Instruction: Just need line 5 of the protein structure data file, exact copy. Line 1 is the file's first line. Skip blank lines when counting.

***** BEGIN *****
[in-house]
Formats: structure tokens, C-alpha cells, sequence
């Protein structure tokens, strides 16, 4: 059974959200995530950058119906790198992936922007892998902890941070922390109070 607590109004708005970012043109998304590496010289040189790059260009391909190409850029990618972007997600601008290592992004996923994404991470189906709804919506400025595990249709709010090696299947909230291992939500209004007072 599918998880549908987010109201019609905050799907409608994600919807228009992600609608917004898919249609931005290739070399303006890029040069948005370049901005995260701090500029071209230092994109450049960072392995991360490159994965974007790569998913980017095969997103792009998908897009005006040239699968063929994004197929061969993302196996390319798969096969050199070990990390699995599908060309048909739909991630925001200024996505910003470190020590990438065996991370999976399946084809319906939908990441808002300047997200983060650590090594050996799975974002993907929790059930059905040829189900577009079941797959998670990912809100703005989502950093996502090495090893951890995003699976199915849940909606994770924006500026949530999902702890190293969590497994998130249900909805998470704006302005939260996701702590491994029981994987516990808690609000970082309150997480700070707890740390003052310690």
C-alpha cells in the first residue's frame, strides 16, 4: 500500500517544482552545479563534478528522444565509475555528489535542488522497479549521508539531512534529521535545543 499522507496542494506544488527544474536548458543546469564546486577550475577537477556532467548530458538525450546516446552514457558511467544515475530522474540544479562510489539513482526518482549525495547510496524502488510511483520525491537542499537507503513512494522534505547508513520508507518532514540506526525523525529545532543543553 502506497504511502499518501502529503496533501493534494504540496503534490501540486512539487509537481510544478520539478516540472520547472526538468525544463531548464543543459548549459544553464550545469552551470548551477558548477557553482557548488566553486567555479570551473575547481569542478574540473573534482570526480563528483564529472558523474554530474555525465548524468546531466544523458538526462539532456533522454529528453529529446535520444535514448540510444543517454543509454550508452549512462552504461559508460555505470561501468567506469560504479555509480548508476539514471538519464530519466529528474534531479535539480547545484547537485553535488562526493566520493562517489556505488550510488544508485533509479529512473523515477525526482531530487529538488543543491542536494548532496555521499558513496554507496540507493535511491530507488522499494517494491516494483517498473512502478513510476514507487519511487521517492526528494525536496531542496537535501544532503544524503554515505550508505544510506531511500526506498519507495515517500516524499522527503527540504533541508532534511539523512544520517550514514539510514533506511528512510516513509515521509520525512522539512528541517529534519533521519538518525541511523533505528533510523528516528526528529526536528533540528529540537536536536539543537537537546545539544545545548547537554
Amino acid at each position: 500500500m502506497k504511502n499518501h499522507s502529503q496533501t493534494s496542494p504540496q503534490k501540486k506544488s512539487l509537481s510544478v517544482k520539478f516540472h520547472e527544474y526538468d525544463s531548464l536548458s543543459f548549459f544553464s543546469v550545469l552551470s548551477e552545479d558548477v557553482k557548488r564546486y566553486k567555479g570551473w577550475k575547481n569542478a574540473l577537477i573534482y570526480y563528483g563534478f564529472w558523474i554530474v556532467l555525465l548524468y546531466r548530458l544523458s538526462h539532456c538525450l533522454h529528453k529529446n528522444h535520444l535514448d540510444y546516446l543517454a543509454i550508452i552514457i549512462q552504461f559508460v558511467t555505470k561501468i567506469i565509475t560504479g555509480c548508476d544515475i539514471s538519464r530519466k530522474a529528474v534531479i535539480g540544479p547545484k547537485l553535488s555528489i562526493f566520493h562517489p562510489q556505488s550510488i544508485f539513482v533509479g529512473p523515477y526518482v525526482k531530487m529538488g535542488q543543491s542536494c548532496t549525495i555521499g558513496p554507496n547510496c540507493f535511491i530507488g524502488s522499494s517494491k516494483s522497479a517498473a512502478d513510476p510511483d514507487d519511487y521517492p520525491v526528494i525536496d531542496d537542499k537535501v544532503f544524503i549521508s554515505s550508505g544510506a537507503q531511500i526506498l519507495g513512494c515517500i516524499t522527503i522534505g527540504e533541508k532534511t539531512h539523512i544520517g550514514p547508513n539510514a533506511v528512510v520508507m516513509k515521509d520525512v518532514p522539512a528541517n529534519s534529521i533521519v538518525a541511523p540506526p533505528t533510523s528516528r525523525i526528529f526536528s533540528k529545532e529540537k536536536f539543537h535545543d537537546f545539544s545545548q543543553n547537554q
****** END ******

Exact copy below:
Amino acid at each position: 500500500m502506497k504511502n499518501h499522507s502529503q496533501t493534494s496542494p504540496q503534490k501540486k506544488s512539487l509537481s510544478v517544482k520539478f516540472h520547472e527544474y526538468d525544463s531548464l536548458s543543459f548549459f544553464s543546469v550545469l552551470s548551477e552545479d558548477v557553482k557548488r564546486y566553486k567555479g570551473w577550475k575547481n569542478a574540473l577537477i573534482y570526480y563528483g563534478f564529472w558523474i554530474v556532467l555525465l548524468y546531466r548530458l544523458s538526462h539532456c538525450l533522454h529528453k529529446n528522444h535520444l535514448d540510444y546516446l543517454a543509454i550508452i552514457i549512462q552504461f559508460v558511467t555505470k561501468i567506469i565509475t560504479g555509480c548508476d544515475i539514471s538519464r530519466k530522474a529528474v534531479i535539480g540544479p547545484k547537485l553535488s555528489i562526493f566520493h562517489p562510489q556505488s550510488i544508485f539513482v533509479g529512473p523515477y526518482v525526482k531530487m529538488g535542488q543543491s542536494c548532496t549525495i555521499g558513496p554507496n547510496c540507493f535511491i530507488g524502488s522499494s517494491k516494483s522497479a517498473a512502478d513510476p510511483d514507487d519511487y521517492p520525491v526528494i525536496d531542496d537542499k537535501v544532503f544524503i549521508s554515505s550508505g544510506a537507503q531511500i526506498l519507495g513512494c515517500i516524499t522527503i522534505g527540504e533541508k532534511t539531512h539523512i544520517g550514514p547508513n539510514a533506511v528512510v520508507m516513509k515521509d520525512v518532514p522539512a528541517n529534519s534529521i533521519v538518525a541511523p540506526p533505528t533510523s528516528r525523525i526528529f526536528s533540528k529545532e529540537k536536536f539543537h535545543d537537546f545539544s545545548q543543553n547537554q